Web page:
Note that the always statement always @(x, x,x, x) Could be written as always @ * We now suggest that you write a test bench for this code and verify that it works. If you have sifficulty, you can check it with following test bench

 `timescale 1ns / 1psmodule stimulus; reg [4:1] x; wire [2:0] pcode; // Instantiate the Unit Under Test (UUT) priory_encoder_case uut ( .x(x), .pcode(pcode) );  initial begin // Initialize Inputsx = 4'b0000;   #20 x = 4'b0001; #20 x = 4'b0010; #20 x = 4'b0011; #20 x = 4'b0100; #20 x = 4'b0101; #20 x = 4'b0110; #20 x = 4'b0111; #20 x = 4'b1000; #20 x = 4'b1001; #20 x = 4'b1010; #20 x = 4'b1011; #20 x = 4'b1100; #20 x = 4'b1101; #20 x = 4'b1110; #20 x = 4'b1111; #40 ;  end   initial begin \$monitor("t=%3d x=%4b,pcode=%3b",\$time,x,pcode ); end endmodule

Notice the use of the case statement
4'b1000, 4'b1001 , 4'b1010, 4'b1011 , 4'b1100 , 4'b1101, 4'b1110 , 4'b1111 :
pcode  = 3'b100;

When the vale of x matches any of the following values
4'b1000, 4'b1001 , 4'b1010, 4'b1011 , 4'b1100 , 4'b1101, 4'b1110 , 4'b1111 :
The statement next to it
pcode  = 3'b100;
is executed. Notice that this could also be have been written as
4'b1000, 4'b1001 , 4'b1010, 4'b1011 , 4'b1100 , 4'b1101, 4'b1110 , 4'b1111 :
begin
pcode  = 3'b100;
end

The boolean-expr is evaluated and if it is true, the list of the procedural statements between begin and end is executed. If the boolean-expr is false the procedural statements in the else block is executed. The begin and end can be omitted if there is only one procedural statement as in the case of our example. The else statement can become else statement if we wish to check second condition.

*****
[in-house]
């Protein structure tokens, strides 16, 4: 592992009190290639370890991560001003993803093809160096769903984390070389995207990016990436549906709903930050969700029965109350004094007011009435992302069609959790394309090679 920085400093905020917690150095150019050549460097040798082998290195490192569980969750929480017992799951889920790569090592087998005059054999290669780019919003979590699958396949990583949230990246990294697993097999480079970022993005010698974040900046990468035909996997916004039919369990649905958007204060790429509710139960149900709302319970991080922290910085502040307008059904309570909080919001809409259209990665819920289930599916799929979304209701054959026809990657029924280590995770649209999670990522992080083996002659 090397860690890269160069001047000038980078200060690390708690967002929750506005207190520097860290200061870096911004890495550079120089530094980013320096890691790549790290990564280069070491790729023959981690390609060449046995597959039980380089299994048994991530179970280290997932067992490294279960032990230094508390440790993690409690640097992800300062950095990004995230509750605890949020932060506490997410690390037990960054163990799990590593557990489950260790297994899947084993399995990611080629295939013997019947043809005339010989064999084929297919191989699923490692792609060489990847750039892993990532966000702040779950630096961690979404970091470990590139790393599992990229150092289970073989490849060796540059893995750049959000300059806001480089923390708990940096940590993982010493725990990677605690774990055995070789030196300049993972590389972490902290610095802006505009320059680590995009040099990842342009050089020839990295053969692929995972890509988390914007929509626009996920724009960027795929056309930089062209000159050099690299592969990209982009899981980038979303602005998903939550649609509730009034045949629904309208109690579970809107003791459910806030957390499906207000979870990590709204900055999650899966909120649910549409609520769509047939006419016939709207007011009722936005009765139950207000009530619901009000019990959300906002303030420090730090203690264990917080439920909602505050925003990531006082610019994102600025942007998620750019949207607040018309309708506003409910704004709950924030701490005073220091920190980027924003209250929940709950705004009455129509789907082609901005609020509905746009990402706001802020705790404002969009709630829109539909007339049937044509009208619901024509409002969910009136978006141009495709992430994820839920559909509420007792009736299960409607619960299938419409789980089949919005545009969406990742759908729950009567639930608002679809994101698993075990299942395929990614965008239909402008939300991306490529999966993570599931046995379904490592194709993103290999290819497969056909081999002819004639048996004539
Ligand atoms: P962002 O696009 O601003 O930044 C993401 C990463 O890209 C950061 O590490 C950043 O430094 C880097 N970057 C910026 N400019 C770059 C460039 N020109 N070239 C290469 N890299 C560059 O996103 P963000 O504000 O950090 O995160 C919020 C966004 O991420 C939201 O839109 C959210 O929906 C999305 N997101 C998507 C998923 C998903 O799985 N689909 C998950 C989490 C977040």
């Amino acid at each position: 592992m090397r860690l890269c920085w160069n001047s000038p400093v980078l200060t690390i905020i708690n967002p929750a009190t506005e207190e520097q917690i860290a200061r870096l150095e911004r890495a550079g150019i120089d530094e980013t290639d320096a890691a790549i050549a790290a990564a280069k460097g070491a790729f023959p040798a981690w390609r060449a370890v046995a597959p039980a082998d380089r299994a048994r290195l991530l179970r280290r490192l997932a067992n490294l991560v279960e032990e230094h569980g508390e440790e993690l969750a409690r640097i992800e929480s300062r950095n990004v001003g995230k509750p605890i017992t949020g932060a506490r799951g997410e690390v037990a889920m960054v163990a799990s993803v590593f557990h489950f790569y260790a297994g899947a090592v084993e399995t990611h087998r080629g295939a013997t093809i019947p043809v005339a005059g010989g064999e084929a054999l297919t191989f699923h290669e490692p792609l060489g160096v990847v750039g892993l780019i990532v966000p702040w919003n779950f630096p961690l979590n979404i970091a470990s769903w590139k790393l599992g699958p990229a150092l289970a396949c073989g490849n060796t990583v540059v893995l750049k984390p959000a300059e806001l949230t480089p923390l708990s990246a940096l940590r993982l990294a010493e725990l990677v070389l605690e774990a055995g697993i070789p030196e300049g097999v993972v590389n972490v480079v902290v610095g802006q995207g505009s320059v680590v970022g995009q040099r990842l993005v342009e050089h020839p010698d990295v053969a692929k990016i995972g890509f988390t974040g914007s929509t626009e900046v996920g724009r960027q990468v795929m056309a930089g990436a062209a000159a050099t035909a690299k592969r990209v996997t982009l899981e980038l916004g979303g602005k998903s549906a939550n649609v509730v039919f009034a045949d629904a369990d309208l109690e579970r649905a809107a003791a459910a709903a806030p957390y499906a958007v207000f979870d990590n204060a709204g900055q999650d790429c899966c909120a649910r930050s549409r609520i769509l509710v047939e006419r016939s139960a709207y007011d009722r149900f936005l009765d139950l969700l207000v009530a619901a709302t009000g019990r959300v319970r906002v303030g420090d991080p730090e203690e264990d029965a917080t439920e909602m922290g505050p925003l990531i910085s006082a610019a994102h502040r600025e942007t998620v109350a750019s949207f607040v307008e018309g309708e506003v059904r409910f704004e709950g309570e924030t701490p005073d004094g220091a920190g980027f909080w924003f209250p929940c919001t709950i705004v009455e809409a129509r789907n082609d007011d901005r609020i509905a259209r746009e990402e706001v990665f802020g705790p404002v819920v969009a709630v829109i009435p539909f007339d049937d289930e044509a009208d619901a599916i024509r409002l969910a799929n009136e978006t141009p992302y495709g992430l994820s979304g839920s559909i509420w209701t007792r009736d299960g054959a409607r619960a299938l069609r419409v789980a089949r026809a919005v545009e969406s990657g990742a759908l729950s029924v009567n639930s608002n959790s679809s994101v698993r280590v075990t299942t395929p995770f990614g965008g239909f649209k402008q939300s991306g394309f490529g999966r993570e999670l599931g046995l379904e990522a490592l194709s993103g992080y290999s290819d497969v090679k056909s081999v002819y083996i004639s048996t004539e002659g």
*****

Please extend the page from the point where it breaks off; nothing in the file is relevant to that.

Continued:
A Binary Decoder Example

We will now present another example that will make use of if statement. A Binary decoder is a circuit that has n inputs and 2n outputs. It asserts one and only one 2n outputs depending upon the input.

Let us say our binary decoder has 2 inputs x and x and 4 outputs y, y, y, y.

We are also making the decoder circuit a bit more complicated by requiring an enable signal. If the enable is 0 ( means it is disabled), the output will be 4'b0000.

The table below shows the function of the Binary decoder.

Table: A 2 to 4 binary Decoder with Enable Signal

 Enable x x Output y[3:0] 0 - - 0000 1 0 0 0001 1 0 1 0010 1 1 0 0100 1 1 1 1000

Can you now try to implement the above on your own without looking at the code presented below.
 // Referencedesigner.com // Binary Decoder Example - Usage of if// Verilog Tutorial  module binary_encoder(input wire [1:0] x,input wire enable,output reg [3:0] y ); always @(enable, x,x) if (enable == 1'b0) y=4'b0000;else if (x == 2'b00) y = 4'b0001;else if (x == 2'b01) y = 4'b0010;else if (x == 2'b10) y = 4'b0100;else if (x == 2'b11) y = 4'b1000; endmodule

Note that the if statement

if (enable == 1'b0)

Could also be written as

if (~enable)

We now suggest that you write a test bench for this code and verify that it works. If you have sifficulty, you can check it with following test bench

 `timescale 1ns / 1psmodule stimulus; reg [1:0] x; reg enable; wire [3:0] y; // Instantiate the Unit Under Test (UUT) binary_encoder uut ( .x(x), .enable(enable), .y(y) );  initial begin // Initialize Inputsx = 4'b0000; enable = 0;   #20 enable = 1; #20 x = 2'b01; #20 x = 2'b10; #20 x = 2'b11; #40 ;  end   initial begin \$monitor("t=%3d enable=%1b,x=%2b, y=%4b",\$time,enable,x,y ); end endmodule

 Exercise

1. Run the Multiplexer example, but at this time we should have 2 control bits, 4 input pins and 1 output pin. One of the 4 inputs will be connected to the output depending upon the control bit. Check the solution here